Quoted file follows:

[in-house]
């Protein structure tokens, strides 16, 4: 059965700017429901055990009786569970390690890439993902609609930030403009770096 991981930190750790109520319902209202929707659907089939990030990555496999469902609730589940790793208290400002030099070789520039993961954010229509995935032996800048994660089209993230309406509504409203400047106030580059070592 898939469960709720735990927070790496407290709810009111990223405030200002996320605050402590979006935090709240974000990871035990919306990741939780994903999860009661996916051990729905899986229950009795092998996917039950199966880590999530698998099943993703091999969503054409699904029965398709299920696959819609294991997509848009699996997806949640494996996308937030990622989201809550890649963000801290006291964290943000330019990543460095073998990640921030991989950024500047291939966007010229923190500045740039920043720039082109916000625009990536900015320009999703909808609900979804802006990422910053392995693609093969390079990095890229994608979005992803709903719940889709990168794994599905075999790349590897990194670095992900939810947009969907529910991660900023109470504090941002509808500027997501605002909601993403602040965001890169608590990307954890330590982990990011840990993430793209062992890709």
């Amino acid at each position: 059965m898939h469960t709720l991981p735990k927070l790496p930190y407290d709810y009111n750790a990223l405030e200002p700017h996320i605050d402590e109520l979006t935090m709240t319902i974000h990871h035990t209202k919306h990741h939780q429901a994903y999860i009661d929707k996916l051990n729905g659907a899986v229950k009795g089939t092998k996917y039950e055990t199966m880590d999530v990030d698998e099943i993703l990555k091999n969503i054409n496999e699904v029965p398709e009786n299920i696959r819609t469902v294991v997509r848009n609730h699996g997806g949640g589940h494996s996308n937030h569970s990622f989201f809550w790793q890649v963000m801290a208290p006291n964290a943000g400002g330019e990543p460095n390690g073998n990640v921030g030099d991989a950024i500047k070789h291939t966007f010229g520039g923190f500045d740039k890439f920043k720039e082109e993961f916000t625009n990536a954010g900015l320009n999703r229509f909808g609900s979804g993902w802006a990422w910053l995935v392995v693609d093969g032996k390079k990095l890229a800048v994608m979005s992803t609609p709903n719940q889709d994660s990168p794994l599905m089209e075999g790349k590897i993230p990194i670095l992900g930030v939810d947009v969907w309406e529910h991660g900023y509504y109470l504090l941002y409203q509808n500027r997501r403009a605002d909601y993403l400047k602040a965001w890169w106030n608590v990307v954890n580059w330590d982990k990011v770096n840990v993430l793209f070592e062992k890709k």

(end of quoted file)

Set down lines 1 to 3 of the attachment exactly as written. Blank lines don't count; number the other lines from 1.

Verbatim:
[in-house]
């Protein structure tokens, strides 16, 4: 059965700017429901055990009786569970390690890439993902609609930030403009770096 991981930190750790109520319902209202929707659907089939990030990555496999469902609730589940790793208290400002030099070789520039993961954010229509995935032996800048994660089209993230309406509504409203400047106030580059070592 898939469960709720735990927070790496407290709810009111990223405030200002996320605050402590979006935090709240974000990871035990919306990741939780994903999860009661996916051990729905899986229950009795092998996917039950199966880590999530698998099943993703091999969503054409699904029965398709299920696959819609294991997509848009699996997806949640494996996308937030990622989201809550890649963000801290006291964290943000330019990543460095073998990640921030991989950024500047291939966007010229923190500045740039920043720039082109916000625009990536900015320009999703909808609900979804802006990422910053392995693609093969390079990095890229994608979005992803709903719940889709990168794994599905075999790349590897990194670095992900939810947009969907529910991660900023109470504090941002509808500027997501605002909601993403602040965001890169608590990307954890330590982990990011840990993430793209062992890709």
């Amino acid at each position: 059965m898939h469960t709720l991981p735990k927070l790496p930190y407290d709810y009111n750790a990223l405030e200002p700017h996320i605050d402590e109520l979006t935090m709240t319902i974000h990871h035990t209202k919306h990741h939780q429901a994903y999860i009661d929707k996916l051990n729905g659907a899986v229950k009795g089939t092998k996917y039950e055990t199966m880590d999530v990030d698998e099943i993703l990555k091999n969503i054409n496999e699904v029965p398709e009786n299920i696959r819609t469902v294991v997509r848009n609730h699996g997806g949640g589940h494996s996308n937030h569970s990622f989201f809550w790793q890649v963000m801290a208290p006291n964290a943000g400002g330019e990543p460095n390690g073998n990640v921030g030099d991989a950024i500047k070789h291939t966007f010229g520039g923190f500045d740039k890439f920043k720039e082109e993961f916000t625009n990536a954010g900015l320009n999703r229509f909808g609900s979804g993902w802006a990422w910053l995935v392995v693609d093969g032996k390079k990095l890229a800048v994608m979005s992803t609609p709903n719940q889709d994660s990168p794994l599905m089209e075999g790349k590897i993230p990194i670095l992900g930030v939810d947009v969907w309406e529910h991660g900023y509504y109470l504090l941002y409203q509808n500027r997501r403009a605002d909601y993403l400047k602040a965001w890169w106030n608590v990307v954890n580059w330590d982990k990011v770096n840990v993430l793209f070592e062992k890709k």